This week on War Rocket Ajax, we're joined by Bill Willingham! He's been writing Fables for a decade, but next March, he'll be taking on a new role as the host of the Fabletown and Beyond convention in Rochester, Minnesota. We talk all about why he wanted to start up a convention based on the Mythic Fiction genre, as well as -- and I say this with no hint of irony -- the most in-depth discussion we have ever had about the death of Stephanie Brown. And you can listen to the whole show right here at ComicsAlliance!
War Rocket Ajax #127: Programmed Hanky Panky with Bill Willingham
(WARNING: Contains NSFW language)
You can also stream the show using the player above, or download it in MP3 format from WarRocketAjax.com.
This week, Matt is recovering from his brief tenure as the villain known as Stitchmouth, while Chris is full of fun stories from his trip to Los Angeles for SummerSlam 2012! So if you're one of the few people who is way into both Stephanie Brown and "Stone Cold" Steve Austin, this is the show for you.
When Bill joins us, the conversation turns to his upcoming convention:
What do you call someone willing to run a convention? "A damn fool" is the technical term.
Every single cop who's ever existed, the good ones, the bad ones, the ones that are sent down on Earth by Mary, Mother of God Herself to be the holiest, most incorruptible cop on Earth, have one thing in common. They've spent most of their career time working out the perfect crime. Not because they intend to commit the perfect crime -- some maybe do and some don't, that's got nothing to do with it -- it's because that's the business they're in. They encounter, every day of their lives, idiot criminals. There's no such thing as the Master Criminal of story, for the most part they're just idiots and morons, so every cop has, in the internal dialogue that we all have, said "you idiot, you should've done this. If you'd done this, we never would've suspected you, but instead you did this." That type of thing. So of course, in a lifetime of police work, you will in your imagination, work out "here's how you kill your wife if she's pissing you off," "here's how you embezzle from your company," et cetera, et cetera.
Like that, I think everyone who attends a convention, either as a fan, or a guest, or any exhibitor or whatever, carries those joys and frustrations of all those conventions and says "this is what never should have happened at this convention, although this is a good thing, so..." In your head, you're putting together this jigsaw puzzle of "the perfect convention would have all of this and none of this." I'm guilty of the same thing, and it was just a matter of time.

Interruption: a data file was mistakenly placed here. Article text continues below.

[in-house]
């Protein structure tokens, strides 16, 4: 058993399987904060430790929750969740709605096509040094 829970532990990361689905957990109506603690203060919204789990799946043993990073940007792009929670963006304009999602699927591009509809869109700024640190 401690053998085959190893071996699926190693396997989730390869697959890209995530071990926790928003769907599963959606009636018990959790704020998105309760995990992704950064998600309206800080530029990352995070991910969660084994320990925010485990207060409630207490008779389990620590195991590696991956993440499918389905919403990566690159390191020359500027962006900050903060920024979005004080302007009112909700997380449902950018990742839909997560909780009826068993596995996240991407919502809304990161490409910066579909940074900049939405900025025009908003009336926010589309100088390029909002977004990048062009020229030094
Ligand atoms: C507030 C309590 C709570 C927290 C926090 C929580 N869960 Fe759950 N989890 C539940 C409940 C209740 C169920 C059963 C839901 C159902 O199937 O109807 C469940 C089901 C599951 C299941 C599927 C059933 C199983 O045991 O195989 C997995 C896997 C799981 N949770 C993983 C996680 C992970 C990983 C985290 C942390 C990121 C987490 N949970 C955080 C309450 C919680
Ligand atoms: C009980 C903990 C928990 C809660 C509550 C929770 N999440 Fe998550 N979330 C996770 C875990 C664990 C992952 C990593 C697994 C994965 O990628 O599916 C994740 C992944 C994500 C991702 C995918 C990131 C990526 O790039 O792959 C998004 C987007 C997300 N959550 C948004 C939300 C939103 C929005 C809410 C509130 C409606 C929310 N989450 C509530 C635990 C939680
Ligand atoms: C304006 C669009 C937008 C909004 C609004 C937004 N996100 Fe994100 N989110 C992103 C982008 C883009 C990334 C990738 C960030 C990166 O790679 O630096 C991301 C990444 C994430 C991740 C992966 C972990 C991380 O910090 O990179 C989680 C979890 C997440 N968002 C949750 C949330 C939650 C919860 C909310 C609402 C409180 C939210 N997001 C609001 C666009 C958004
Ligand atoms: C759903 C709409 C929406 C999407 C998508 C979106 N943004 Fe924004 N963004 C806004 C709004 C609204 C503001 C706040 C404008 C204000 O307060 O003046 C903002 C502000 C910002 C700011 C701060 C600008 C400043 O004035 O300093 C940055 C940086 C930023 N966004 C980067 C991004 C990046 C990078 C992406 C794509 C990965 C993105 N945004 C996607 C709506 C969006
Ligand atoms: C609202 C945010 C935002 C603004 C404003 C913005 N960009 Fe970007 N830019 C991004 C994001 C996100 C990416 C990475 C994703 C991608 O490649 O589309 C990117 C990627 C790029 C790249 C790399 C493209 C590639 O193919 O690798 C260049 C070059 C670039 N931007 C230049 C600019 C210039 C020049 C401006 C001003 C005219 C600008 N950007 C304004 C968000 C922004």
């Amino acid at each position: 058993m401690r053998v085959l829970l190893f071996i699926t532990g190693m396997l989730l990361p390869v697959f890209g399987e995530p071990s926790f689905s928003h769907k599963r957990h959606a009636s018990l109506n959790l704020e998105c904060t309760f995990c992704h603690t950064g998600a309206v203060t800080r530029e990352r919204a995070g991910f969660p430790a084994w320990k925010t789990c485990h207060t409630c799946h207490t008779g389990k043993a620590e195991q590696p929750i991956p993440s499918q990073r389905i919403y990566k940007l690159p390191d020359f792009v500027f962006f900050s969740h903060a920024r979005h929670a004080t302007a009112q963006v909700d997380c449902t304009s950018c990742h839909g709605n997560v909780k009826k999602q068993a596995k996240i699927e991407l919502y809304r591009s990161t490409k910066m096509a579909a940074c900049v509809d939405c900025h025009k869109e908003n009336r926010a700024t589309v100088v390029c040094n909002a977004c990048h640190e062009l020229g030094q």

In my comics career, I was on a track of doing something monumentally stupid in my career about every two years, to the extent of being banned from comics many times. Since about a year or so before Fables, so about twelve years now, I haven't really done anything monumentally stupid to derail my career. I thought, what could be better than deciding to host a convention? That's a good way to screw some stuff up.
Despite his pessimism, though, Bill makes Fabletown and Beyond sound like an awful lot of fun. Plus, from the man who wrote it himself, we finally get the full story of the brief death of Stephanie Brown!
Chris's Rec: Dust: An Elysian Tail, on XBox Live Arcade.
Matt's Rec:The Legend of Zelda: Skyward Sword on Wii.
Amazing Spider-Man #692: "The thing is, despite some rushed-through things in Alpha's origin, this issue really disposes of it quickly, which I like. I actually think it's good that Alpha's established as having these powers and being this guy in just a few pages. It actually emulates Amazing Fantasy #15 that way."
Archie #636: "This is the gender-swap issue that we've all been waiting for, and it is everything you wanted it to be. Just like Jughead #200, it does a great job of playing with these characters and subverting expectations in a really fun way."
Rocketeer: Cargo of Doom #1: "It's great. It throws the reader right into the deep end... he's the Rocketeer from Page 2.
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